Monday, June 08, 2009

Surveillance Bill "will fail to tackle gangs"

John O'Brien - a former Detective Chief Superintendent - has an interesting opinion piece in the Irish Times arguing that the Surveillance Bill is likely to be inadequate. Here's an excerpt where he summarises his objections:
1. It adopts a generalist approach by seeking to apply this law to the entire population and not directly to criminal organisations as defined in the Criminal Justice Act 2006.

2. The threats emanate from specific and defined sources, criminal gangs and subversive organisations. The threats do not emanate from the population as a whole and arguably the population as a whole should not be subjected to these measures.

3. The definition of surveillance data is far too wide.

4. It can be construed to include all surveillance activity, including intelligence and evidential material.

5. The material received from foreign agencies could be disclosable and electronic devices fitted by them to assist Irish authorities could be rendered inadmissible.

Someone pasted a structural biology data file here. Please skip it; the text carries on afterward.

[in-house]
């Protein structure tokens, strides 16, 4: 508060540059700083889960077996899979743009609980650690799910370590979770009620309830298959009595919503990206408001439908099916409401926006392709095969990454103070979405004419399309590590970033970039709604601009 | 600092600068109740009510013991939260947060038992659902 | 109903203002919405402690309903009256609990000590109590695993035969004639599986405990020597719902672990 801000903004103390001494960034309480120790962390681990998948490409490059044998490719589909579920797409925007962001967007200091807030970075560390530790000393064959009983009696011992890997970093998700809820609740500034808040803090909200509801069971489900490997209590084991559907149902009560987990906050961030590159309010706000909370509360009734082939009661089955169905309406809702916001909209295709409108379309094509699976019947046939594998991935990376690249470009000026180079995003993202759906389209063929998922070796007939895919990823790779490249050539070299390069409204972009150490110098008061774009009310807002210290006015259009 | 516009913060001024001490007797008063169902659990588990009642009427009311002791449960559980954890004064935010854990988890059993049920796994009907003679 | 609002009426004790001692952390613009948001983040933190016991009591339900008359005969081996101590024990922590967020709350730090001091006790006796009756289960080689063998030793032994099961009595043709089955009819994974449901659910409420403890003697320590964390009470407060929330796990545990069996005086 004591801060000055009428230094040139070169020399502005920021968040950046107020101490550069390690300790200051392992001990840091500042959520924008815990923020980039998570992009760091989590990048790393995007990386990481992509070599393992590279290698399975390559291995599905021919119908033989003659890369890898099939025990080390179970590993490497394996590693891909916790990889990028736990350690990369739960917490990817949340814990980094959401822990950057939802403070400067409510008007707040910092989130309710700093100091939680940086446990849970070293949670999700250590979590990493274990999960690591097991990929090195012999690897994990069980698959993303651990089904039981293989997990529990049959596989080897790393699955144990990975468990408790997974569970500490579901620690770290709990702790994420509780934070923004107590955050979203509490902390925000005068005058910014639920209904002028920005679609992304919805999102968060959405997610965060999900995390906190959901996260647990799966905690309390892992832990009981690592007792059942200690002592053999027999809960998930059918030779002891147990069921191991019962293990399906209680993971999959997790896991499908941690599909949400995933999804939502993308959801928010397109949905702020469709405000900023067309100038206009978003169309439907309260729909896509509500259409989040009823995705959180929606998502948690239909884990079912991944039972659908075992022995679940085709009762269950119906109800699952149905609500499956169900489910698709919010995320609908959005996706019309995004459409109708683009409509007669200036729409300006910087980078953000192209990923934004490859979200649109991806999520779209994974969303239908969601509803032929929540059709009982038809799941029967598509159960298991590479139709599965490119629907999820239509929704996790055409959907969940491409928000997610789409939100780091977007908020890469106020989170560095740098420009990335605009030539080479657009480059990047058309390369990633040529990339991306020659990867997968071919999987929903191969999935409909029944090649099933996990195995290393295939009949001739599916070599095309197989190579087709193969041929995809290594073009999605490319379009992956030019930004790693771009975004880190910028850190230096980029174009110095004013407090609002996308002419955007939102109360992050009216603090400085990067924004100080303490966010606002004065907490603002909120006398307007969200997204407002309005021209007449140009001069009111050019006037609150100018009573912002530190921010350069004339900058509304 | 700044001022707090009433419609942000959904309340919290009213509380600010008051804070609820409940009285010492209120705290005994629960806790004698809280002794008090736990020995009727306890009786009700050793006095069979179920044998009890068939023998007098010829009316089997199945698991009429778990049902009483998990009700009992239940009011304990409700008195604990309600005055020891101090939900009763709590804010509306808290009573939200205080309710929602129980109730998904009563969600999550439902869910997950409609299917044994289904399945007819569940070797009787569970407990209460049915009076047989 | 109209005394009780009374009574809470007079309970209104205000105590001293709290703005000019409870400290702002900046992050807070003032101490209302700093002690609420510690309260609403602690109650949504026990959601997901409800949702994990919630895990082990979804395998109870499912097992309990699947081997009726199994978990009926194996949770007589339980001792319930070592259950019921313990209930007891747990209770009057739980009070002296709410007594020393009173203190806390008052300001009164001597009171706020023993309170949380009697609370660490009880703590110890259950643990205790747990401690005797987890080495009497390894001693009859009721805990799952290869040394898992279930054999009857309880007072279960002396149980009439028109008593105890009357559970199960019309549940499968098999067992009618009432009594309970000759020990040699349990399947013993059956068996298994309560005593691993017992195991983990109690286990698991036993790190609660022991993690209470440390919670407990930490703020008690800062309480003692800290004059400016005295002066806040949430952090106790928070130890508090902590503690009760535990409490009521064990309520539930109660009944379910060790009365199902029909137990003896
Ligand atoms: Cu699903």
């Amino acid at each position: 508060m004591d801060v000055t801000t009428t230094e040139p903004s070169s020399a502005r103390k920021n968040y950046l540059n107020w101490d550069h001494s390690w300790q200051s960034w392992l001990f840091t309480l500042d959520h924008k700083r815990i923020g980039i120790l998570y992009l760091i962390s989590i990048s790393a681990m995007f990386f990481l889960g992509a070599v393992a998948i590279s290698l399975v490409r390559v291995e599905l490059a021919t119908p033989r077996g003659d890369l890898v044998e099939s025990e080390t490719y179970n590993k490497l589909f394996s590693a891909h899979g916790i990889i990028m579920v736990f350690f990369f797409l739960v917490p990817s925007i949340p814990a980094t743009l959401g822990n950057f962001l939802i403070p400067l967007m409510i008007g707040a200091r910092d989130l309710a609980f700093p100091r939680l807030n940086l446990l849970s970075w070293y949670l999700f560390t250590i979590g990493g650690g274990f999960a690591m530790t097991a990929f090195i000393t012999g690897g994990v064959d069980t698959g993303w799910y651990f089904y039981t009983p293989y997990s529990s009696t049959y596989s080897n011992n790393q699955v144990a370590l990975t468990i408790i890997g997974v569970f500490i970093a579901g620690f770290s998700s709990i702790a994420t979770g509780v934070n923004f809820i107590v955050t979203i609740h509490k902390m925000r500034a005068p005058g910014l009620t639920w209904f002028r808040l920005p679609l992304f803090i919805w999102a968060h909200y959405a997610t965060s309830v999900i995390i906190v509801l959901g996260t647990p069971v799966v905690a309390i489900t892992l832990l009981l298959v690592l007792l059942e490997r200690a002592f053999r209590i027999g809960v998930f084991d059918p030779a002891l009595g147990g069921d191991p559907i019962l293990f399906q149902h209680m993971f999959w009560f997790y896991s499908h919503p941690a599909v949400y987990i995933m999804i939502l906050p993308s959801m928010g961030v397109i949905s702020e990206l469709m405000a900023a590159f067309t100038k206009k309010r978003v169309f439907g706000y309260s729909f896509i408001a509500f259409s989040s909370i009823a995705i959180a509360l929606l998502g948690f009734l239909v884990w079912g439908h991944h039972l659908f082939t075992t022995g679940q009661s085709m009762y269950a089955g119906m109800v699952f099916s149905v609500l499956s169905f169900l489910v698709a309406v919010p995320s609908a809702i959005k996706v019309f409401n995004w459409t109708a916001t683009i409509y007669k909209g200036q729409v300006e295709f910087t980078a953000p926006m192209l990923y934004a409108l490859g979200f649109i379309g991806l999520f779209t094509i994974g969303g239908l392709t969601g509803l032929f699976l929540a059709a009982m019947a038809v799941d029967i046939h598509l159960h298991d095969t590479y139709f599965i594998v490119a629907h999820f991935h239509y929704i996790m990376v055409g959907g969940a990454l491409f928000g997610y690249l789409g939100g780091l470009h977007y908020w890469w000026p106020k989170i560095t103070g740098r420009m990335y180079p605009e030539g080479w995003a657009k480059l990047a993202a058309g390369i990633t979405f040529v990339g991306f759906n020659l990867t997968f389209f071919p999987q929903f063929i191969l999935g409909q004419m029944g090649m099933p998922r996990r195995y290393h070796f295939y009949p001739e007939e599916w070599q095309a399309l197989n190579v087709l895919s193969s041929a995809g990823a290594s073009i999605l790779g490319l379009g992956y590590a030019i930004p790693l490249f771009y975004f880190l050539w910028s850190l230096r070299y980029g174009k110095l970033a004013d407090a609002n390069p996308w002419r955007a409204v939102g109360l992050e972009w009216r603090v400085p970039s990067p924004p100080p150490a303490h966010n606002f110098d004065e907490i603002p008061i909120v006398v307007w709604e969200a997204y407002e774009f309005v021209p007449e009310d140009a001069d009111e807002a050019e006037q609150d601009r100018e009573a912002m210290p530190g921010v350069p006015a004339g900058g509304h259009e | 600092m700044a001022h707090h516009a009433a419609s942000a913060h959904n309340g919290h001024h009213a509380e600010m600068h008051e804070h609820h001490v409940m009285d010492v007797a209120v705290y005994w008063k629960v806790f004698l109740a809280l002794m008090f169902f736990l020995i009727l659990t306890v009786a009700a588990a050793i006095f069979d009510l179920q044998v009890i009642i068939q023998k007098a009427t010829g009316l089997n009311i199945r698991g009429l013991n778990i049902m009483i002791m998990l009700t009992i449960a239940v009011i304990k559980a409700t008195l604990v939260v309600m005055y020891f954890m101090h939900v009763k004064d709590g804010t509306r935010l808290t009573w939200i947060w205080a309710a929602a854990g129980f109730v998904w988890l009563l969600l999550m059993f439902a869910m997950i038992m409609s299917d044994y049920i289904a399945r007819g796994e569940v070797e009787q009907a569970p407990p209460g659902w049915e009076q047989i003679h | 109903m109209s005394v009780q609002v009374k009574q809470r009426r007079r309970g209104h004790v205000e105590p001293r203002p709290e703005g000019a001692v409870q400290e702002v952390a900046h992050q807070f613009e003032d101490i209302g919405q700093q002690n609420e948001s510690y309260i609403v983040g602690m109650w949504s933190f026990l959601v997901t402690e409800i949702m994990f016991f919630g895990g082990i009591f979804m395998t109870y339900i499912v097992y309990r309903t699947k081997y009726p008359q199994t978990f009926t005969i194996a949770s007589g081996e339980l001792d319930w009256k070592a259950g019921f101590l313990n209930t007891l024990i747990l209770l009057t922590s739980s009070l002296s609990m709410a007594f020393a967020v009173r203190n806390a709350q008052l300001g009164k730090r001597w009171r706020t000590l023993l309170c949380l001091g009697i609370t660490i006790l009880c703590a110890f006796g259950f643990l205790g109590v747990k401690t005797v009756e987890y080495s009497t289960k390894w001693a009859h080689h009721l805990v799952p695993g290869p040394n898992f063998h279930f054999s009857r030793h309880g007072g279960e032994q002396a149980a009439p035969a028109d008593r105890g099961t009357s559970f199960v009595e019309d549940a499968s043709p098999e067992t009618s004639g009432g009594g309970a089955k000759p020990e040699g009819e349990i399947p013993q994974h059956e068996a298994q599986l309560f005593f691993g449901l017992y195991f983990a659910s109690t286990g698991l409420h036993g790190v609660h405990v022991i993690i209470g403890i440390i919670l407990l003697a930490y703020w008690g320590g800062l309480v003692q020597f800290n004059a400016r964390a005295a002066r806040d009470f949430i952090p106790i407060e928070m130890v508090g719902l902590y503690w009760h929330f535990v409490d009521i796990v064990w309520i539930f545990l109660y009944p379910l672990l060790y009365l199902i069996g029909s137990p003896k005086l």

6. There may be a loss of confidence at international level in the Irish systems which may inhibit the flow of intelligence and subsequently of evidence.

7. The rules on disclosure are unclear.

8. It is not clear if telephones and electronic mail are covered. Some of the measures may have the effect of neutralising current surveillance practices, particularly in relation to telephone intercepts and electronic mail.

9. Placing authorisations at the District Court level is unnecessarily indulgent and it exposes a greater number to possible threats from the criminal elements.

10. The authorisation process is rigid at the operational level and lacks operational reality.

11. The rules on privilege are also unclear.

12. Surveillance officers may be compromised in terms of personal safety and their identities may become known to the criminal gangs.

13. Their operational effectiveness may be impaired and, of course, they will spend much more time dealing with bureaucracy.

14. It is not clear whether individual surveillance actions will have to be authorised on a piecemeal basis and the thrust of the Bill seems to suggest that approach. This would hamstring fast flowing dynamic operations.

15. The Bill seems to miss the point that surveillance activity is, by its very definition, a secret activity and its efficiency depends on the practitioners maintaining a high level of security for their own safety and that of others.

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